“Theatre for Relationality” is developing a new approach to audience development that inspires positive social change through collaboration with community partners.
“Theatre for Relationality” is a partnership with Green Light Arts (GLA), a not-for-profit theatre company in Waterloo Region. GLA programs a series of audience engagement events called FUEL, whose core mission is to collaborate with community partners to inspire positive social change. In this project, we are extending the FUEL series by developing and evaluating four new audience engagement events for GLA’s May 2019 production of Guarded Girls, a play by Charlotte Corbeil-Coleman about the cycles of harm experienced by women in the Canadian prison system. For this production, FUEL activities will be inspired by a feminist, relational understanding of justice, which seeks “equality of relationship” (Llewellyn 2011; Llewellyn and Llewellyn 2015). In terms of qlab’s methods, the activities we design will be experiential prototypes that lead to a concept model for a relational approach to audience development. This is a knowledge co-creation project, in which all researchers contribute to, co-facilitate and/or collaboratively author all our research activities, events, presentations, and publications.
- April 2019: Roberts-Smith, Jennifer, Milena Radzikowska, and Stan Ruecker. “Design for Restorative Justice.” Panel: The qcollaborative: a critical feminist design research approach to exploring performance and technology in public practice. Mediating Performance Experiences: Cultures and Technologies in Conversation. University of Ottawa, April 25 – 27, 2019. Panel.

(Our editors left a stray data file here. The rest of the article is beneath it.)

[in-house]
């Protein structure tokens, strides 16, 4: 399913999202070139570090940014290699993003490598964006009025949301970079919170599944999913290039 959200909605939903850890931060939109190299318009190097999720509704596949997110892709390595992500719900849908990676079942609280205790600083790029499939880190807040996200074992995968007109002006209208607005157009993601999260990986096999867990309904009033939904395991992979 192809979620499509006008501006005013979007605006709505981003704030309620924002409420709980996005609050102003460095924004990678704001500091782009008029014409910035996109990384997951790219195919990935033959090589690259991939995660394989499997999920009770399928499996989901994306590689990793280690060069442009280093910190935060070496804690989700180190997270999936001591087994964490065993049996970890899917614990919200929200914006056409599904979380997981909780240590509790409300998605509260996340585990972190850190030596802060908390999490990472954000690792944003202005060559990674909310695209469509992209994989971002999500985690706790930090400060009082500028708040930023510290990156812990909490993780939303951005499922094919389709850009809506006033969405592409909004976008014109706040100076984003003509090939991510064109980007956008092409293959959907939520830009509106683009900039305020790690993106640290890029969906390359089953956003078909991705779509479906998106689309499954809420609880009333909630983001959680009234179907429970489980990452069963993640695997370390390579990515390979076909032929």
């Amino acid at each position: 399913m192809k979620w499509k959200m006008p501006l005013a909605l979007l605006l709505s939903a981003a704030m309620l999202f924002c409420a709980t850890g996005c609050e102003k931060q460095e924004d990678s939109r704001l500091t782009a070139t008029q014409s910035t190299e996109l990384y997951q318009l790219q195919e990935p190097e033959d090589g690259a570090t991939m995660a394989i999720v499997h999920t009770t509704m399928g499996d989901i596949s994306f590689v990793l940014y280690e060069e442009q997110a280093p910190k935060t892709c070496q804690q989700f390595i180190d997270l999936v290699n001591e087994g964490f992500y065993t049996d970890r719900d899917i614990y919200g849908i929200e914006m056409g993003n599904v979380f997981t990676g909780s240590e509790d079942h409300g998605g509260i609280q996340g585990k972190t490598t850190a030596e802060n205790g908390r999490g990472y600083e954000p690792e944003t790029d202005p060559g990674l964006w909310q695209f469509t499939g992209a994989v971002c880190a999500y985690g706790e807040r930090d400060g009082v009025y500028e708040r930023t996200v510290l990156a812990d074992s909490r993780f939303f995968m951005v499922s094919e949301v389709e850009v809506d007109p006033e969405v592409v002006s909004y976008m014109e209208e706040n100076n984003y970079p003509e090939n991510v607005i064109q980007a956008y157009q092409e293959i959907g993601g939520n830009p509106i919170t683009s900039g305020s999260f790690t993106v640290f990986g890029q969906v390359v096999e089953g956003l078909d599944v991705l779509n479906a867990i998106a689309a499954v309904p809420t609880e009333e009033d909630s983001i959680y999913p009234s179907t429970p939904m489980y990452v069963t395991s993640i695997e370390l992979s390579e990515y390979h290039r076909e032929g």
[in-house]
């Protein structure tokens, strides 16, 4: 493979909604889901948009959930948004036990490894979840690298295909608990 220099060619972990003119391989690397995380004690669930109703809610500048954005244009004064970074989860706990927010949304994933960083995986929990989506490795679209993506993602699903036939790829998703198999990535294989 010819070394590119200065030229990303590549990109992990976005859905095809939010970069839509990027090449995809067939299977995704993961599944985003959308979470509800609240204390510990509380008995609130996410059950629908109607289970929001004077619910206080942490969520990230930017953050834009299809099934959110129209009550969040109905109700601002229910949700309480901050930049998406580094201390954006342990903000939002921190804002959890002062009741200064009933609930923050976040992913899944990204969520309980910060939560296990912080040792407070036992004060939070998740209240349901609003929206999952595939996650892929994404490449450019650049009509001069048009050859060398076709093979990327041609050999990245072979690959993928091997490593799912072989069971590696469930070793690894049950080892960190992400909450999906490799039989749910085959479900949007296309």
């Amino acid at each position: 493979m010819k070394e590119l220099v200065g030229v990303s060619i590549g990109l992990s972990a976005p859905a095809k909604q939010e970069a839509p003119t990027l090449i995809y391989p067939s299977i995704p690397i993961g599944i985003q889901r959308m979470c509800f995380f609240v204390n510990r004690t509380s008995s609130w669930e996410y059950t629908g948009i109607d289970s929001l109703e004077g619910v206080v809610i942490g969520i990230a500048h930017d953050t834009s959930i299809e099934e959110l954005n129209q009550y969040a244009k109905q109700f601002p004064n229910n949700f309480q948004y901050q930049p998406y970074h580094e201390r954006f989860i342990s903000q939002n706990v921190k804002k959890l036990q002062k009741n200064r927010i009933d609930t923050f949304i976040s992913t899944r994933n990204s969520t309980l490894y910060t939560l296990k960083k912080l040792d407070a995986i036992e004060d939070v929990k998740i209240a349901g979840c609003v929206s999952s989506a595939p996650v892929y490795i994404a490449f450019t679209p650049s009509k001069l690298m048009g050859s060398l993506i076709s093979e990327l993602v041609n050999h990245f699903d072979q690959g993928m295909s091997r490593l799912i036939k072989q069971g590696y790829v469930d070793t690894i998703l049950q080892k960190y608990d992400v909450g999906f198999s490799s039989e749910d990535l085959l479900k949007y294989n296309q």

- May 2019: FUEL Events for Guarded Girls: visit GLA’s FUEL and THNQ FUEL https://www.greenlight-arts.com/thnq-fuel pages for more information.
- Jennifer Roberts-Smith (qlab Waterloo, Project Director)
- Matt White (Artistic Director, GLA, Project Co-Director)
- Carin Lowerison (GLA Managing Director, Project Manager)
- Kate Crozier (Stride Program Coordinator, Community Justice Initiatives Waterloo Region)
- Jessica Hutchison (Waterloo Regional Advocate, Canadian Association of Elizabeth Fry Societies)
- Julie Thompson (Community Engagement, Waterloo Region Crime Prevention Council)
- Lisa Aikman (PhD candidate, University of Toronto)
- Signy Lynch (PhD student, York University)
- Hannah Watts (PhD student, University of Waterloo)
- May Nemat Allah (Undergraduate student, University of Waterloo)
Green Light Arts
Canadian Association of Elizabeth Fry Societies
Waterloo Region Crime Prevention Council
Community Justice Initiatives Waterloo Region
Department of Communication Arts, University of Waterloo
Games Institute, University of Waterloo
SSHRC Partnership Engage Program
Contact: Jennifer Roberts-Smith
- Llewellyn, J. 2011. Restorative Justice: Thinking Relationally about Justice. In Being Relational: Reflections on Relational Theory and Health Law Policy. Ed. J. Downie and J. Llewellyn. Vancouver: UBC Press.
- Llewellyn, J. and LLewellyn, K. 2015. A Restorative Approach to Learning: Relational Theory as Feminist Pedagogy in Universities. In Feminist Pedagogy in Higher Education: Critical Theory and Practice. Ed. Tracy Penny Light, Jane Nicholas, Renée Bondy. Waterloo: Wilfred Laurier University Press. 11-31.
This project has been inspired and influenced by the Digital Oral Histories for Reconciliation project. Jennifer Roberts-Smith leads DOHR’s Virtual Reality Development Cluster, and participates in the project’s steering committee with Kristina Llewellyn (PI) and Jennifer Llewellyn, whose work on relationality (see our reference list) has strongly influenced our theoretical framework.